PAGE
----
What's a TMDL?
Total Maximum Daily Load (TMDL) is
the amount of a particular pollutant that a particular stream, lake,
estuary or other waterbody can 'handle' without violating state water
quality standards. Of course, this is a greatly simplified
explanation! For details see our TMDL fact
So what's the big deal?
Once a TMDL is established, responsibility for reducing pollution among both point sources (pipes)
and diffuse sources is assigned. Diffuse "sources" include, but are not
limited to run-off (urban, agricultural, forestry, etc.), leaking underground storage tanks, unconfined aquifers, septic
systems, stream channel alteration, and damage to a riparian area.
Who's responsible for TMDLs?
Ultimately this responsibility lies
on the shoulders of everyone who lives works or plays in a watershed that
drains into an impaired waterbody. However, according the the Clean Water
Act, EPA is responsible ... if the states forgo their
responsibility. For your ease of use, we have collected and linked
state TMDL websites.
An overview of the TMDL process.
Identify waters that do not meet water quality standards. In this process, the state
identifies the particular pollutant(s) causing the water not to meet standards.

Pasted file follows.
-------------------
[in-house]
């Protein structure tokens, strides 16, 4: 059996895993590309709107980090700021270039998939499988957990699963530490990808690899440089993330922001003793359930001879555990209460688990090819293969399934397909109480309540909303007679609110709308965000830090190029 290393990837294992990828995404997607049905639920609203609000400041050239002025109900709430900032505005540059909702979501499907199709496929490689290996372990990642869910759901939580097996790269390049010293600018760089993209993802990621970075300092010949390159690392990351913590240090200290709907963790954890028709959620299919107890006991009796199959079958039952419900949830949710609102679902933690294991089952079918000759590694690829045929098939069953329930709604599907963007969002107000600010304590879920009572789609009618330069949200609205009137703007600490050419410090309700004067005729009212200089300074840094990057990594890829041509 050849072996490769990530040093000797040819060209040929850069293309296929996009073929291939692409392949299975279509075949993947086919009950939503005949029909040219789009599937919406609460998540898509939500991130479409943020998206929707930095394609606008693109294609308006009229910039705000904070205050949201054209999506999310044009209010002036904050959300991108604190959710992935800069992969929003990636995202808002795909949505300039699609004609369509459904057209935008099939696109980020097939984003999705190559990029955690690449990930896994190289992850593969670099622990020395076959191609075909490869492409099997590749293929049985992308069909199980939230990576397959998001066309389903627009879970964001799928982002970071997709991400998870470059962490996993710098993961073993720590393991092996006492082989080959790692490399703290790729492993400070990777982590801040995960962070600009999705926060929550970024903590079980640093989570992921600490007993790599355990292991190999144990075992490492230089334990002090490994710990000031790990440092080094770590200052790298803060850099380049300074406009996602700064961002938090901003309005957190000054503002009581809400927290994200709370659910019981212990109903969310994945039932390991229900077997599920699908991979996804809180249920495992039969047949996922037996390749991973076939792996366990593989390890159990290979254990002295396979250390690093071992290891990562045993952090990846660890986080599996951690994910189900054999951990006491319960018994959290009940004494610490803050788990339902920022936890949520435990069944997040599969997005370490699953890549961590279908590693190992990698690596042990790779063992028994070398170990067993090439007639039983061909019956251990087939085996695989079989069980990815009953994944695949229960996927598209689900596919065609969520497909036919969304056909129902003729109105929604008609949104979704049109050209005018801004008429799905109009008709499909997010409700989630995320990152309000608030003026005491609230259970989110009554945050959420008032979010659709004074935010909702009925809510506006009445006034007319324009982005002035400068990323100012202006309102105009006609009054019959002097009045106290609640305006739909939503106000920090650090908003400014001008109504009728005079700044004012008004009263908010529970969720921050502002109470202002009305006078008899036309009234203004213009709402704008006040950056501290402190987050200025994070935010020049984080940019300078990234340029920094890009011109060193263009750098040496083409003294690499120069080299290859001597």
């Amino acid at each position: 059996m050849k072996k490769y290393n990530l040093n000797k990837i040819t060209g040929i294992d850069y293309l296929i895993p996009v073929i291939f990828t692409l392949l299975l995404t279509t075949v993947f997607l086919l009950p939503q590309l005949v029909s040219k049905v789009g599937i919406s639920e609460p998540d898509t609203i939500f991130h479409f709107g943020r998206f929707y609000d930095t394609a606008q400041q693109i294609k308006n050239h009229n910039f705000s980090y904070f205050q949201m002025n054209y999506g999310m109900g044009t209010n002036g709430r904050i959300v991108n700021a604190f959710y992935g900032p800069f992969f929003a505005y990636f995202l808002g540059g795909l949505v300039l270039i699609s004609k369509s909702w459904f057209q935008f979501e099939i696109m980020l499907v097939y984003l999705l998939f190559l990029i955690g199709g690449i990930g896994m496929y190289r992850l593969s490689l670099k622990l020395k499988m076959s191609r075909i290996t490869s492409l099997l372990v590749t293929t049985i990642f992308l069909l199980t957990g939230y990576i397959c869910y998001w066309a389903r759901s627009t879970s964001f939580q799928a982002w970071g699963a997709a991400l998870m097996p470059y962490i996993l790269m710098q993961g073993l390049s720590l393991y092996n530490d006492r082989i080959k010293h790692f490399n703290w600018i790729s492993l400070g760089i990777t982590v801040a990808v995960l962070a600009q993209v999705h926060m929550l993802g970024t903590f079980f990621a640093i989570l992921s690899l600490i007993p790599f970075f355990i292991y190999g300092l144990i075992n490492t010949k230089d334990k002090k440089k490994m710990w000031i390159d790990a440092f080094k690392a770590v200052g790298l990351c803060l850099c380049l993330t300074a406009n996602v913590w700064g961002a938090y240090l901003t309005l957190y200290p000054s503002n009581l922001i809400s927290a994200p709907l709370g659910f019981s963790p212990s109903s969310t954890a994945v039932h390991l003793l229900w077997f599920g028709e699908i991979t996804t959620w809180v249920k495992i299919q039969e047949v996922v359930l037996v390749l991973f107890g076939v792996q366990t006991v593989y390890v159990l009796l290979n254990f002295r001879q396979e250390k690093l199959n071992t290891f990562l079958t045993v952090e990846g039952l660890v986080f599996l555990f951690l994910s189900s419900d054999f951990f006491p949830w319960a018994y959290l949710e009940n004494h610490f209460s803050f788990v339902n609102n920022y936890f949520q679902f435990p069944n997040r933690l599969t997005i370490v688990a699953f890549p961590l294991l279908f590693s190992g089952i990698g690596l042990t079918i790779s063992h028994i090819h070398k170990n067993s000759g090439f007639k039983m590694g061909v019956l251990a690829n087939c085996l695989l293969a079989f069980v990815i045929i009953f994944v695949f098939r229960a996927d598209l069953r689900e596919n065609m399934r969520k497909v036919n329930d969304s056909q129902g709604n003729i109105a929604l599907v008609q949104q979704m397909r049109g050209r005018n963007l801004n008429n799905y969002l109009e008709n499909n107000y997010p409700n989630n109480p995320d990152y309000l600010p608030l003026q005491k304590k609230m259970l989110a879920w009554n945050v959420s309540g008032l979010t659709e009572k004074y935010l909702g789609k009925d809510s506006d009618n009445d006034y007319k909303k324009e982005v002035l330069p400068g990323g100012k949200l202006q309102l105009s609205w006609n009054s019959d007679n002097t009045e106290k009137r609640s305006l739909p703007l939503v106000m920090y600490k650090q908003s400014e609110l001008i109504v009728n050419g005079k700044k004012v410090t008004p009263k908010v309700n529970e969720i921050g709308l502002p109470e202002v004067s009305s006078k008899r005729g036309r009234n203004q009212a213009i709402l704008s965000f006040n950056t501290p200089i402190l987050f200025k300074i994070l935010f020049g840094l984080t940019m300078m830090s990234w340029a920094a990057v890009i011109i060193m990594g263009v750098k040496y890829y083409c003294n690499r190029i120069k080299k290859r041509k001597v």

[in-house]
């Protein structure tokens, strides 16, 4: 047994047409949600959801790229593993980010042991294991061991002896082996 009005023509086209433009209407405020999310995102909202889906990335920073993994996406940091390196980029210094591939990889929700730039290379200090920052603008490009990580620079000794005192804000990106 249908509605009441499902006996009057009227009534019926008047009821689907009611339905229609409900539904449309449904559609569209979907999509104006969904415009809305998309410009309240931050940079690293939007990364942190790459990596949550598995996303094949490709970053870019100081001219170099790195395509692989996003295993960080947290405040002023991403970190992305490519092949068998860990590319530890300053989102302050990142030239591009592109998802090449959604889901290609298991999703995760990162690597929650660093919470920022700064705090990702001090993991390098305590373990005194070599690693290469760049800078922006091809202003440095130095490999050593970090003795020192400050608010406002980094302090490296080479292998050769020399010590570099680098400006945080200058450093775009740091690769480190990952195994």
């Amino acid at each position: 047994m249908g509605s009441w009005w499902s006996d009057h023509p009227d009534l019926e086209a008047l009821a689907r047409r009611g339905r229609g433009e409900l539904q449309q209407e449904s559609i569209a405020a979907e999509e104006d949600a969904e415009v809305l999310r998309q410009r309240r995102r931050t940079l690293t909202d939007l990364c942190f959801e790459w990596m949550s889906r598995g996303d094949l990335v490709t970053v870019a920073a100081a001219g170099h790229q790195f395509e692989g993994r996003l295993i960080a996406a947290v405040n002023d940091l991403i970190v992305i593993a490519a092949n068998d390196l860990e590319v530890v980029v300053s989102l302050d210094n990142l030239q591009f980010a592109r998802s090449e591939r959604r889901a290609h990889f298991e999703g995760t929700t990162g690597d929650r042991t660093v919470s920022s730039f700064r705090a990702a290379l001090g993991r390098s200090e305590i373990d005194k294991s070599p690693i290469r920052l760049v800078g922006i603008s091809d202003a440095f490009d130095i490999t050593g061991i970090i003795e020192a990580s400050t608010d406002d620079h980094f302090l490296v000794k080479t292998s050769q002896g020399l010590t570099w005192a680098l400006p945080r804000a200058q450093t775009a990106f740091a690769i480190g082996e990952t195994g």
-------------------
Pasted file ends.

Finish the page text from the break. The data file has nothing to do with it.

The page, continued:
Prioritize waters that do not meet standards for TMDL development (for example, waters
with high naturally occurring "pollution" will fall to the bottom of the
Establish TMDLs (set the amount of pollutant that needs to be reduced and assign
responsibilities) for priority waters to meet state water quality standards. A separate
TMDL is set to address each pollutant with concentrations over the standards.
Strategy to reduce pollution and assess
progress made during implementation of the strategy. This is when a watershed partnership
most likely will want to get involved. If the partnership has already developed a plan of
action, it should be shared with the state. In fact, several states have incorporated
watershed partnership plans in the state's strategy for specific TMDLs.